- Showing 3 posts filed under: Potential [–] published between Mar 01, 2010 and Mar 31, 2010 [Show all]
Therapeutic jurisprudence, restorative justice and brushfire arson
Last Thursday and Friday at the Monash University Conference Centre in Melbourne I took part in a symposium organised by Monash Sustainability Institute, the Australian Institute of Criminology and others about preventing bush fires....
A key feature of the symposium was its multi-disciplinary approach – professionals from the fire services, police, psychology, corrections, criminology and the law explored the different aspects of the motivations behind, detection and investigations into and prosecution and sentencing in relation to bush fire arson. Identifying potential arsonists and greater community education were other matters considered at the symposium.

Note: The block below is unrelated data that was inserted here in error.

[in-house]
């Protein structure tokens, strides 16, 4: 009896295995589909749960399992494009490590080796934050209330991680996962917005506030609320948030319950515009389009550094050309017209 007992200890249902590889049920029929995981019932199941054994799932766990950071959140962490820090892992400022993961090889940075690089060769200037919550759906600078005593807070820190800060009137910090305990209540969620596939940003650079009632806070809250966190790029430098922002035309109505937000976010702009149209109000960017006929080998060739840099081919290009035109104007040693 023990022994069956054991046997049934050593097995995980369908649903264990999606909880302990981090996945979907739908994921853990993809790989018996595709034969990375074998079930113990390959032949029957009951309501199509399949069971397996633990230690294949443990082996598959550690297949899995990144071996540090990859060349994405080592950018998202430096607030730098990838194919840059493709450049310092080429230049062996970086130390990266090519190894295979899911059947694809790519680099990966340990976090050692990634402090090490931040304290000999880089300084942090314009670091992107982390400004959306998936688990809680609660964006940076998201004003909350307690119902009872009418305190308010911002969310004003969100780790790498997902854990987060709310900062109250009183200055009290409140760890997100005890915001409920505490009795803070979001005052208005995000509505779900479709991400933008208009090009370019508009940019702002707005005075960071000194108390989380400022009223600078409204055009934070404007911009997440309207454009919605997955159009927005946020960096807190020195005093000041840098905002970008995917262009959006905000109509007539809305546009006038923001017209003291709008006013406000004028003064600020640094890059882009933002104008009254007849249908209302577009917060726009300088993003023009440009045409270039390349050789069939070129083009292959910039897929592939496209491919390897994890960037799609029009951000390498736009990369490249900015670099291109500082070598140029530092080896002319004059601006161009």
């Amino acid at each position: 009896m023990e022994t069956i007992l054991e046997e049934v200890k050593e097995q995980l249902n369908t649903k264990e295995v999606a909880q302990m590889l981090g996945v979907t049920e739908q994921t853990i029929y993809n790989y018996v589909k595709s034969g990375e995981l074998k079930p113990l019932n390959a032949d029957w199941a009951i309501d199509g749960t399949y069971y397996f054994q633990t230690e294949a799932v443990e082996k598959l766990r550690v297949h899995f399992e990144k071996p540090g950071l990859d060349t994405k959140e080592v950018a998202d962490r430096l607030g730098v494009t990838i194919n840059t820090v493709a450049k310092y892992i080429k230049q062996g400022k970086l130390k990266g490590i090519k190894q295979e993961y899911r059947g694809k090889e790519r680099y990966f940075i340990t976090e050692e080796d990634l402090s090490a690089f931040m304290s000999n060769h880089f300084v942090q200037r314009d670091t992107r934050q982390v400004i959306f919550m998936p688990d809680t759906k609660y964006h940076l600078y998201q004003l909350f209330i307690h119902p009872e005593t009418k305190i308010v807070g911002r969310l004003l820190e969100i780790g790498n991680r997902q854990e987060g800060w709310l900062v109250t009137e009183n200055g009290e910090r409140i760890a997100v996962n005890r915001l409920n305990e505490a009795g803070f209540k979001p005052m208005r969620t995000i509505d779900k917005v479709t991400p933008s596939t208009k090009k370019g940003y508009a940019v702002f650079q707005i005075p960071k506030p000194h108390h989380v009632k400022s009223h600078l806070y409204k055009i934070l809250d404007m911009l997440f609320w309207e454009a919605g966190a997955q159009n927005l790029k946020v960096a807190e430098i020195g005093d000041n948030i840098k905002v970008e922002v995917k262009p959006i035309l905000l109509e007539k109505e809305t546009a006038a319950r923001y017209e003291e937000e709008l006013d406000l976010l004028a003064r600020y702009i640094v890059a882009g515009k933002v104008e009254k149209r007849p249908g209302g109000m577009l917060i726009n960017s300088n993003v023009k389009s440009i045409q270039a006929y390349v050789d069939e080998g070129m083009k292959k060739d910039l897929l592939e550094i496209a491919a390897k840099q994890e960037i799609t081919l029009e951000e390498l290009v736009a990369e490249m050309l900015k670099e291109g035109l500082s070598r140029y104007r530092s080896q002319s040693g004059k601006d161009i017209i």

New UNC Senator laments tragedy of T&T prison system
from Jai Parasram's blog:
Opposition Senator Verna St Rose Greaves made an emotional appeal to government Tuesday to improve prison conditions in Trinidad and Tobago as part of a strategy for dealing with crime.
In her maiden speech in the Upper House, St Rose Greaves spoke about the country's high crime rate and in particular the recent murder of four members of one family.
“When they rolled those four coffins out, it rocked me to my core. So if I cry, I apologise, but I cry for the nation as we have ignored our responsibilities,” St Rose Greaves said in her contribution to the debate on the Prison Amendment Bill.
Greg Wilhoit: The story of an innocent man
by Lisa Rea
I have a friend whose name is Greg Wilhoit. His story is a remarkable one. He is an exoneree who was freed from death row in Oklahoma after having served time for a crime he did not commit. He was convicted and sent to death row for the killing of his wife. The only incriminating "evidence" which convicted Greg Wilhoit was teeth marks found on the victim's body. Dental "experts" said the teeth marks matched Greg's.